Senator Murray: I hear what Senator Ringuette is saying, and I agree it is somewhat baffling that the government pleads translation problems for not having produced the list of those who have signed on to the code, and I am sorry we do not have that list.

I do not see what the incentive is for not signing on, and I think the incentives are in the other direction. If a sufficient number do not sign on, then they know, because they have been told, that the government will bring the hammer down and bring in a compulsory regime.

Also, if only a few fail to sign on, they will stick out like a sore thumb and attract the attention of the overseers, so I am more comfortable with the incentives than Senator Ringuette seems to be. I may be missing something.

Senator Mitchell: Who will be advantaged or disadvantaged by fee reductions? Clearly, the banks will be disadvantaged and the retailers will be advantaged. You follow the money. Do you have any idea what percentage of bank revenues come from these fees? On the flip side, do you have any idea of what percentage retailers' costs come from these kinds of fees?

Mr. Wilkes: Yes and no; let me be less succinct. Obviously, from the bank point of view, no.

When we appeared before your colleagues at the Standing Senate Committee on Banking, Trade and Commerce in advance of the Senate report last June, we provided information at that time that was indicative that our costs with respect to credit cards were going up dramatically. The penetration of the credit card market was increasing, particularly on the grocery side, given the activities that Senator Ringuette referred to earlier today. We were concerned that we would see the experience of the debit market repeated here in Canada, where right now we have a competitive made-in-Canada solution with Interac that has competitive transaction rates. We wanted to ensure that system was maintained here, not an ad valorem, not a percentage system on debit because it is different than credit, and we could have projected how that type of regime in debit would lead to additional significant costs for all retailers, particularly grocery, that would mirror the experience we are seeing in credit. I do not have hard numbers for you, senator. I have only trend information. From a retailer perspective, we believe that these provisions will provide the tools to manage those costs more effectively from our members' perspective.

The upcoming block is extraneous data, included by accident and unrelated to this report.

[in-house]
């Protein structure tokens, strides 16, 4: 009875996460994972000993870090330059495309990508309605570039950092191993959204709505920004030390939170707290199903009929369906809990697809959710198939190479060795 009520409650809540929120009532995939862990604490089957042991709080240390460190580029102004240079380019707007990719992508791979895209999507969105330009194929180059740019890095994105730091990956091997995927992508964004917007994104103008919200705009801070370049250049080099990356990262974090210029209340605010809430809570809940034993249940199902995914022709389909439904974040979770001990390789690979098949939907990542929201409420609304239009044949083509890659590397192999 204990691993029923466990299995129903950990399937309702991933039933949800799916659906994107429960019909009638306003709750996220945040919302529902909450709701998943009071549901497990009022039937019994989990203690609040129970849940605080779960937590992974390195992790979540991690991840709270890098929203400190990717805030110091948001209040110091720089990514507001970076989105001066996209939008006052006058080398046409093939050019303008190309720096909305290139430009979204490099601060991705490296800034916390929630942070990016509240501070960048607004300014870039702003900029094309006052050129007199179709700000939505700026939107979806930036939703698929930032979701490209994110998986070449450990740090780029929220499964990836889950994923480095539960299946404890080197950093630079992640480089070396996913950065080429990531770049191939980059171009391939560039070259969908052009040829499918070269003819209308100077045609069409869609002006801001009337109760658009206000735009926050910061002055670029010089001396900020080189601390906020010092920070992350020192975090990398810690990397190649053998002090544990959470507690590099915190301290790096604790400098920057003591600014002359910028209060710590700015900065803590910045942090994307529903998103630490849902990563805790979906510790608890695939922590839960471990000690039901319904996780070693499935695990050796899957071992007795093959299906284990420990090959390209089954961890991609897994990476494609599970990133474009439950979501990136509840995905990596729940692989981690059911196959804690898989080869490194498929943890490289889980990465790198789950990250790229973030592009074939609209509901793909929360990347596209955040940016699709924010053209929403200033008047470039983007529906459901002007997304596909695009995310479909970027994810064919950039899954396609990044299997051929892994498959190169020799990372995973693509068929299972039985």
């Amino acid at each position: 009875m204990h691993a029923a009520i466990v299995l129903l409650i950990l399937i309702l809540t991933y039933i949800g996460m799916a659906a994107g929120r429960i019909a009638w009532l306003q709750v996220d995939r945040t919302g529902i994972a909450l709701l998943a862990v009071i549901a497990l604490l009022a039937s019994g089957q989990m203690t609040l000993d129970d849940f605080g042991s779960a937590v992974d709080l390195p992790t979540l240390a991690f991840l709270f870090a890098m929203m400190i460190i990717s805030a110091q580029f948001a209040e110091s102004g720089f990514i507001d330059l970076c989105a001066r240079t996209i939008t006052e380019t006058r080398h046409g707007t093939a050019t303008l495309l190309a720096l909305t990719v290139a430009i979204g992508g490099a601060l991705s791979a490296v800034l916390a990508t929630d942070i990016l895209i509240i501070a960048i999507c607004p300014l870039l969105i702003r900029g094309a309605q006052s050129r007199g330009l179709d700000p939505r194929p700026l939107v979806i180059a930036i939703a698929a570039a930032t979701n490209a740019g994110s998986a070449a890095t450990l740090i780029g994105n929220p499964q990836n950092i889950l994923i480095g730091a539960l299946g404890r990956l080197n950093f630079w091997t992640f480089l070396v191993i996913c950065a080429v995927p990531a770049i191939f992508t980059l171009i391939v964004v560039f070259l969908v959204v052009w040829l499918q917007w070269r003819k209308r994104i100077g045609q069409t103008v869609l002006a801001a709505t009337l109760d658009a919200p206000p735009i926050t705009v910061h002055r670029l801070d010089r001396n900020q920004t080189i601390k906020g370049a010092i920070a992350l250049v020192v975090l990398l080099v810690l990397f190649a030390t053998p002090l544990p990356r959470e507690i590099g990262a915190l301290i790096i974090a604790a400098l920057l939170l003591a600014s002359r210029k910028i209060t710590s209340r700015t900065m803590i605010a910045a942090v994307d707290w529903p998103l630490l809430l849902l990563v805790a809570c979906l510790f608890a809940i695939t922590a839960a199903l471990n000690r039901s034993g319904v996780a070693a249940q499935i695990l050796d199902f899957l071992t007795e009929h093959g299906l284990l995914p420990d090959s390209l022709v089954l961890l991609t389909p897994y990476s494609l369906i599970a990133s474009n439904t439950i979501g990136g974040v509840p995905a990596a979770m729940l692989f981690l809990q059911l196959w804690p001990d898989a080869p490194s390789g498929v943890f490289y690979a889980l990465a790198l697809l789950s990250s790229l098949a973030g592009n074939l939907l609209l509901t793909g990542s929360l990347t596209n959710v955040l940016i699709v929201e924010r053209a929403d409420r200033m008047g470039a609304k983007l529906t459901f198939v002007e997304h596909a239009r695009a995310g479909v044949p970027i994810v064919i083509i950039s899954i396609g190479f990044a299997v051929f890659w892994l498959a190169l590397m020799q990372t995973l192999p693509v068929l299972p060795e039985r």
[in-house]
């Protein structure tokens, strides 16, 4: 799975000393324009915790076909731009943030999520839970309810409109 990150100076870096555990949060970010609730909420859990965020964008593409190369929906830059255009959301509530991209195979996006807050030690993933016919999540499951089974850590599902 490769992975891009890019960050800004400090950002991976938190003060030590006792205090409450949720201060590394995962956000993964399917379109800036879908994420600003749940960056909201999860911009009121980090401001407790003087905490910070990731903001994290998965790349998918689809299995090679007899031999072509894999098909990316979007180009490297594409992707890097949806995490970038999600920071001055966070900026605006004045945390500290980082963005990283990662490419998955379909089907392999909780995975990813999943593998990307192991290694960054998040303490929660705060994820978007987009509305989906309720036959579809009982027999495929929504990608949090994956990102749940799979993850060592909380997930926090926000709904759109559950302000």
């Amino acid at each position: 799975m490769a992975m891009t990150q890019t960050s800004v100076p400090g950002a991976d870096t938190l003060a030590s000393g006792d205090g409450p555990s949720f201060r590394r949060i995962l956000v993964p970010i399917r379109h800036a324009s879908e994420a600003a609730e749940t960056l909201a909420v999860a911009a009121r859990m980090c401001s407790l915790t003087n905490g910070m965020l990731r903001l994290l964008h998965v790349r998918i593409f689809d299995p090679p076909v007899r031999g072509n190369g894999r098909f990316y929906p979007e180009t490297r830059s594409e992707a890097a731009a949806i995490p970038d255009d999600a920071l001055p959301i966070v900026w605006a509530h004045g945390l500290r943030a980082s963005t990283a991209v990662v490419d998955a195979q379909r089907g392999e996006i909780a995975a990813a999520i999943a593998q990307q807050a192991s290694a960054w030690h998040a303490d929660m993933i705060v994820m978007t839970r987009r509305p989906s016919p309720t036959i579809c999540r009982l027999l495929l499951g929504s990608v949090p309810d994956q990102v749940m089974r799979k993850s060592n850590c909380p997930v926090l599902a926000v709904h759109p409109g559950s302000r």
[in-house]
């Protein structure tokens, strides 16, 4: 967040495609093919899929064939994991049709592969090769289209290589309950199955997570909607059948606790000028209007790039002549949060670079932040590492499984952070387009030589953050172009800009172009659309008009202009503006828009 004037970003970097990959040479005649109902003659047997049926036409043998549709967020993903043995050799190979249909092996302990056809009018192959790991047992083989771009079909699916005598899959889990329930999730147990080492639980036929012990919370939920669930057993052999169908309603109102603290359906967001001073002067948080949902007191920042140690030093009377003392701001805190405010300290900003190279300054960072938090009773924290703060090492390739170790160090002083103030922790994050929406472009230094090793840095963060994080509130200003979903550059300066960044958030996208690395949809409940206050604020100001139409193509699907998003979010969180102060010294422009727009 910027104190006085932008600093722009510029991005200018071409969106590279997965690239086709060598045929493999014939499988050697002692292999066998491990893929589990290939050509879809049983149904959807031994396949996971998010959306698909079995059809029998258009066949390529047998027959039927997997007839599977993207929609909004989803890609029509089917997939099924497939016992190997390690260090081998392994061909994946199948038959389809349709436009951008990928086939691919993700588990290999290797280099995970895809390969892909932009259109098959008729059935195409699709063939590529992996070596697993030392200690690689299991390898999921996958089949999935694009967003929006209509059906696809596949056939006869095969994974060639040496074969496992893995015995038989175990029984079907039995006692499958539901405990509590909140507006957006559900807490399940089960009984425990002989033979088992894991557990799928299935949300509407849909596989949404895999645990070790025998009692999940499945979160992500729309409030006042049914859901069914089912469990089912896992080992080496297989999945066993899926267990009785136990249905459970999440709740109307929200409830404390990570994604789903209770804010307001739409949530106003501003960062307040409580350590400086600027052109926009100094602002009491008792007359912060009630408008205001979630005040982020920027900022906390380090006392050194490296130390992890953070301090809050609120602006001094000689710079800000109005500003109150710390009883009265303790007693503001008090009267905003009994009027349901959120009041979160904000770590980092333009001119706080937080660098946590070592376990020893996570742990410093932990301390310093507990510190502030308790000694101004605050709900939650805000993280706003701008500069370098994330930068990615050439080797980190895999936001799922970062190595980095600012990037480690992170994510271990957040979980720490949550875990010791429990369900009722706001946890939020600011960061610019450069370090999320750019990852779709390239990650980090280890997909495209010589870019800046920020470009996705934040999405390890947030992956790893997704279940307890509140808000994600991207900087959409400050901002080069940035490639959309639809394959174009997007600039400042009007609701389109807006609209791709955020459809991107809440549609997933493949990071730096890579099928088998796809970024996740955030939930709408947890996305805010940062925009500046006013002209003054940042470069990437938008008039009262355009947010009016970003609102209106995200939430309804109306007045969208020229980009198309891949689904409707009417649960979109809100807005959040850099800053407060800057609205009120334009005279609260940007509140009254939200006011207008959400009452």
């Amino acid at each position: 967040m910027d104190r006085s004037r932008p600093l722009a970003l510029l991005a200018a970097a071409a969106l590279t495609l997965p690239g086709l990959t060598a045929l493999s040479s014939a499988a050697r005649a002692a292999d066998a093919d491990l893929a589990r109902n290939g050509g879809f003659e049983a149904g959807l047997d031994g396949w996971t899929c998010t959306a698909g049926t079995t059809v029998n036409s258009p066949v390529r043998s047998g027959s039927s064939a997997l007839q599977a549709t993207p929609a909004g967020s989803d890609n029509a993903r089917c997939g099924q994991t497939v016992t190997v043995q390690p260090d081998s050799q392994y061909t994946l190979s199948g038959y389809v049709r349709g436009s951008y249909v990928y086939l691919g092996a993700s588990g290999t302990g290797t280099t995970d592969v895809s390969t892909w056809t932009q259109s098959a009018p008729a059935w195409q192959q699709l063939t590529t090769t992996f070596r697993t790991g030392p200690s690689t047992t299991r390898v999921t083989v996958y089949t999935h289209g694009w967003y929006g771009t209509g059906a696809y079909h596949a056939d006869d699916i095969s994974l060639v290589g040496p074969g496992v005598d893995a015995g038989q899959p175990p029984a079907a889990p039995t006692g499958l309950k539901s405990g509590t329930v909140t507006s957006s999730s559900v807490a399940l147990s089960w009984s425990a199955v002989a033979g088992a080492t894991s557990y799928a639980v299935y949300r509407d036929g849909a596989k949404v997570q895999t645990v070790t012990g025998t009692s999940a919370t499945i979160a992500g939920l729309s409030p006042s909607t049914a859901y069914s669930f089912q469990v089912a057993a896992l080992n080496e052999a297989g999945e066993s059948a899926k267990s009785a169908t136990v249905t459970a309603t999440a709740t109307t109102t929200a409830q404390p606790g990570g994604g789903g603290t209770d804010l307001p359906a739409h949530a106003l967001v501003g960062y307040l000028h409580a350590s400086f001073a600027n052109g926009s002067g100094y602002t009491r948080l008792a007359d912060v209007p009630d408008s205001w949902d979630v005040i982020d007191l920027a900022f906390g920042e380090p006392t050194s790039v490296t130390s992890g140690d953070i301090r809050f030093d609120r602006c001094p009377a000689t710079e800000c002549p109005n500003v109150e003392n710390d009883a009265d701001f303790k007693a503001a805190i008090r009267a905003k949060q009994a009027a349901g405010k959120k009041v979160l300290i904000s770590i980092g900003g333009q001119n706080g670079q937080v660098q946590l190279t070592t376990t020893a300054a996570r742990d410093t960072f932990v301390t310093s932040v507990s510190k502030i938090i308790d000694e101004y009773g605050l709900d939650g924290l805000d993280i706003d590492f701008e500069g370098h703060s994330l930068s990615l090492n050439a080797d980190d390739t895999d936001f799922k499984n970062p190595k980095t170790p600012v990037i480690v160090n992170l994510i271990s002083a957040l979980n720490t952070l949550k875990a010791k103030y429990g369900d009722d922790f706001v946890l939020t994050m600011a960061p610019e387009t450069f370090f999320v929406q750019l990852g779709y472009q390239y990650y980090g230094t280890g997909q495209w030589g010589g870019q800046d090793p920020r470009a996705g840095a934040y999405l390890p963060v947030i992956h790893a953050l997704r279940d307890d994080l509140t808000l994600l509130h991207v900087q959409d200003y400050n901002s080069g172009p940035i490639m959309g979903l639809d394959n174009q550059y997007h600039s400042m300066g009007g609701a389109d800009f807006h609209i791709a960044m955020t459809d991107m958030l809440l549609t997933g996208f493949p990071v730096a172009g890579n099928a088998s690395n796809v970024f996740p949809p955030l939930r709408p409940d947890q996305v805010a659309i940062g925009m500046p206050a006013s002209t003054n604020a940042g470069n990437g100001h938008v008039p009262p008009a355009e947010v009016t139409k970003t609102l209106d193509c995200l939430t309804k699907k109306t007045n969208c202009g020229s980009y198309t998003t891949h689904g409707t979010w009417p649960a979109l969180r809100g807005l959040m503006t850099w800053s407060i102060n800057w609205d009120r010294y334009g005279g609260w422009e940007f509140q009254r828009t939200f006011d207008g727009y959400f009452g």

The Deputy Chair: Thank you very much. This concludes our first session. I want to thank Mr. Oakey and Mr. Wilkes for appearing before us today, and also for their most helpful testimony.

Senator Joseph A. Day (Chair) in the chair.

The Chair: I call this meeting back to order. Thank you, honourable senators, for carrying on without me in the first panel. I apologize for being delayed and I thank the deputy chair of the committee, Senator Gerstein, for handling things so well.

We will carry on with Parts 12 and 13. On the second panel we have Ursula Menke, Commissioner of the Financial Consumer Agency of Canada; and John Rossi, Director, Compliance and Enforcement Branch, Financial Consumer Agency of Canada.

Welcome to both of you. Who will make a few introductory remarks before we go to question and answer?

Ursula Menke, Commissioner, Financial Consumer Agency of Canada: I will be brief in my introductory remarks. We were called here at about 11:30 this morning, so I decided to forgo introductory remarks and throw the floor open to questions.

The Chair: Those are short introductory remarks. I appreciate your brevity. I am sorry that we called you on such short notice. There probably is an explanation, which I cannot give you at the present time. However, I can tell you that this committee is working hard to deal with a bill of 900 pages and 24 parts as quickly as we can.

We find that many people, especially as we are into the holiday season, find it difficult to accommodate our requests. However, we have no choice; we must go forward.

Ms. Menke: I am here to serve you.

The Chair: We have an agenda that we are working towards. You are familiar with the bill?

Ms. Menke: Yes, I am, or at least those parts that are of particular interest to me.

The Chair: I hope that Parts 12 and 13 have some level of interest to you.

Ms. Menke: They certainly do.

Senator Marshall: Ms. Menke, perhaps you can give us an overview. The proposed legislation gives new powers and responsibilities to your office. While you wait for the legislation to pass, no doubt your office is gearing up for implementation.

Can you give the committee an overview as to exactly how you are preparing for implementation of the legislation?

Ms. Menke: With pleasure; as you know, there are two key areas right now where there will be an increased mandate on our part. On the one hand, a whole new research function will be developed as a result of the legislation; and on the other hand, there is the issue around the credit/debit code or the proposed payments legislation.

We are in the process of trying to work with both those areas. We have to think about the research function, because that is a new area to us, frankly. We will develop that function fundamentally, not from scratch but almost from scratch. The purpose of the research function is to identify consumer trends and emerging issues, so it will be forward looking. We have not had the opportunity to do enough of that in the past, so I am excited about that area.